Are you and your belongings protected on campus–a discussion by Shantia Dobson
Security guards stationed at buildings at CCNY stop students and check ID cards for verification that they do not pose a threat to the campus or other students. But is this working to safeguard you and your stuff?
Serious, violent crime has decreased as the face of Harlem has changed, but crime in and around campus still exists. Students most frequently complain of and report lost and stolen property–a problem all over the city as the use of pricey tech items like ipads, lap tops, smart phones and Beats headphones increase.
“There is no high percentage rate in robberies or mugging, but there is a high percentage in lost property which usually happens when students leave their things unattended,” says Douglas White, director of public safety. “To lessen this we provided etching for phones/ipads and blu-ray for electronic instruments for tracking which is also registered with the NYPD.”
He lists other ways he and his staff look out for students and their belongings. “We also provide escorts after hours from 145-125th st stations, but not at restaurants or grocery stores,” he explains. “This strategy has been proven to be effective as well as providing annual crime reports which is now a federal mandate due to all colleges. In the case of robberies or mugging if we are able to find the person we track them, and report it to the NYPD.”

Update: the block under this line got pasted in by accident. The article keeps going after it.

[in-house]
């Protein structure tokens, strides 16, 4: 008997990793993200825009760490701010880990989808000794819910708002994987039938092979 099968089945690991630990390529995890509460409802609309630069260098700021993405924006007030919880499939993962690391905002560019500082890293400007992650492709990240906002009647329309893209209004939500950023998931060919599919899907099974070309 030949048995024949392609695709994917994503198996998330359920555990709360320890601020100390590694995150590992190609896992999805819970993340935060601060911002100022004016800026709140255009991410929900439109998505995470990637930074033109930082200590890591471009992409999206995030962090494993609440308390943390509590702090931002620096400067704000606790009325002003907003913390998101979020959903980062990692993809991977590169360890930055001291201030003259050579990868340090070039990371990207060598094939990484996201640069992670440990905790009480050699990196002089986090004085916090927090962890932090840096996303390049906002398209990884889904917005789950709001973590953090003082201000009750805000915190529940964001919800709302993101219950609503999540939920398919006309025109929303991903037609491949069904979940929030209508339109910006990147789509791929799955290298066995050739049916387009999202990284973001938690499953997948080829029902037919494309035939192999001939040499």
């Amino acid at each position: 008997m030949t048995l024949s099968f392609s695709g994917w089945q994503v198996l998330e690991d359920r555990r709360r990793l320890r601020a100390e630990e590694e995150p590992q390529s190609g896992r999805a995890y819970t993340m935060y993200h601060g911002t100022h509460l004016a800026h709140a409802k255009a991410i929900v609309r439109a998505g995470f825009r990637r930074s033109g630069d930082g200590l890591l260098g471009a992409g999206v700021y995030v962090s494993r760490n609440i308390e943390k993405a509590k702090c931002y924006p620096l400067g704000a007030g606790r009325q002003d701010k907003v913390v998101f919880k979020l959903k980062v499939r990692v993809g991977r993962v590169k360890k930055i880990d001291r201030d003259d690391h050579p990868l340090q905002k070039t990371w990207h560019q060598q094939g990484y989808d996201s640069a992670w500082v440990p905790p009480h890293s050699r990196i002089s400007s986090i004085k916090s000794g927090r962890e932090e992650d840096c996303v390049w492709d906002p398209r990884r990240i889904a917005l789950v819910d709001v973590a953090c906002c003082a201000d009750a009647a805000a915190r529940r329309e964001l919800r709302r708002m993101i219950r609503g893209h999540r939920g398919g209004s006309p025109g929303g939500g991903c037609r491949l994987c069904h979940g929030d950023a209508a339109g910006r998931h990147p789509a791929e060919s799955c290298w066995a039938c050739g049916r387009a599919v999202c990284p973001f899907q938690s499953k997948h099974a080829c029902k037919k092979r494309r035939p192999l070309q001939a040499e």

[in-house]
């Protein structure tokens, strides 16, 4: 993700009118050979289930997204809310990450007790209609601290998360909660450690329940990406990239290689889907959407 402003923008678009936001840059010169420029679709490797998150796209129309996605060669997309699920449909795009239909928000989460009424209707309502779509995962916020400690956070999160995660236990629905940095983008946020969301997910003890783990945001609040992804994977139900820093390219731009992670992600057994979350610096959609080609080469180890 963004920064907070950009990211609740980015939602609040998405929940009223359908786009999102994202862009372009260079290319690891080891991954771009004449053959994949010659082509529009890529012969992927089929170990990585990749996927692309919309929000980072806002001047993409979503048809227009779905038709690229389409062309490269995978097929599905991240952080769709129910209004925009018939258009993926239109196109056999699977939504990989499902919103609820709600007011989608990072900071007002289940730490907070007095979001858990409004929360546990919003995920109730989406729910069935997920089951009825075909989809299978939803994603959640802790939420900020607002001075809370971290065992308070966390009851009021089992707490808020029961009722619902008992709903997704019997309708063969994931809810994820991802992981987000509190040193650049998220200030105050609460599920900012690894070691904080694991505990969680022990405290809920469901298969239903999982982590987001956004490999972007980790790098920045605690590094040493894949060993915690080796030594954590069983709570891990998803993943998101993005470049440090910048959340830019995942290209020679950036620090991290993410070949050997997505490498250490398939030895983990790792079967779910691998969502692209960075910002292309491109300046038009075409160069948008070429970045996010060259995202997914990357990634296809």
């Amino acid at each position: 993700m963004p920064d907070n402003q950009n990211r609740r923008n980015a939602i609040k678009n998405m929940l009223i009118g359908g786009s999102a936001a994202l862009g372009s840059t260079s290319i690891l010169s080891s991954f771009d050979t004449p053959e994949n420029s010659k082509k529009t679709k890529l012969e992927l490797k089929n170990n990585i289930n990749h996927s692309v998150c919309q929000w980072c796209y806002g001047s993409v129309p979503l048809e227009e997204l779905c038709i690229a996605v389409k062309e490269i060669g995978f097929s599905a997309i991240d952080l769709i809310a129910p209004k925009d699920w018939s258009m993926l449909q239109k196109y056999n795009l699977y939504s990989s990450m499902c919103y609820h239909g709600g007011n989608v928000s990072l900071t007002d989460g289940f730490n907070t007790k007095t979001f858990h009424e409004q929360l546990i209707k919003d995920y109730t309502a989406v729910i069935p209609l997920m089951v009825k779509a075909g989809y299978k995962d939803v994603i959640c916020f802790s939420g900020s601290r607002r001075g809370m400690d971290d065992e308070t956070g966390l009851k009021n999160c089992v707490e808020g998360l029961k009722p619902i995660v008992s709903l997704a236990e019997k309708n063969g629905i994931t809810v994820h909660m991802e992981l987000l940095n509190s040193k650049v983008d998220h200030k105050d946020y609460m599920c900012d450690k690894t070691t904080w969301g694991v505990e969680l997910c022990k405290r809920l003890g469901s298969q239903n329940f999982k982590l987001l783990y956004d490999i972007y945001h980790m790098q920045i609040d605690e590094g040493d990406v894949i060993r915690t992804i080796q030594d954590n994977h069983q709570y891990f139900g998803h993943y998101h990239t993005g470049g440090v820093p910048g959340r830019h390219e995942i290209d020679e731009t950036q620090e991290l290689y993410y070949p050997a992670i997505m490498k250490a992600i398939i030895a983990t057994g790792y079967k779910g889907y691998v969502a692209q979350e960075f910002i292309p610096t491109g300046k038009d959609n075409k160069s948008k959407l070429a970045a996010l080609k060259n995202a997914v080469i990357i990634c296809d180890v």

Overall, students believe these methods are working. Alexander, a senior studying electrical engineering, says, “I always see bikes and escorts on campus and I am aware of where the public safety department is. It makes me feel safe when they ask to see ID when entering buildings as this means not everyone can walk through.”
Kenroy Cherrington, former student government president, now staffer, agrees. “Public safety is quick to respond,” he says. “I also find it helpful that during club hours there is a table set up for the public safety department as it is the only time most students are free.”
Still, Cherrington and other students think some guards should work harder on their social skills. Says Cherrington: “Some security guards are dedicated, but some should be removed as they are rude and indifferent.”
City College seems to be doing a great job on protecting its students while on campus, but it is clear that students may need to start to take measures into their own hands and safeguard their personal belongings.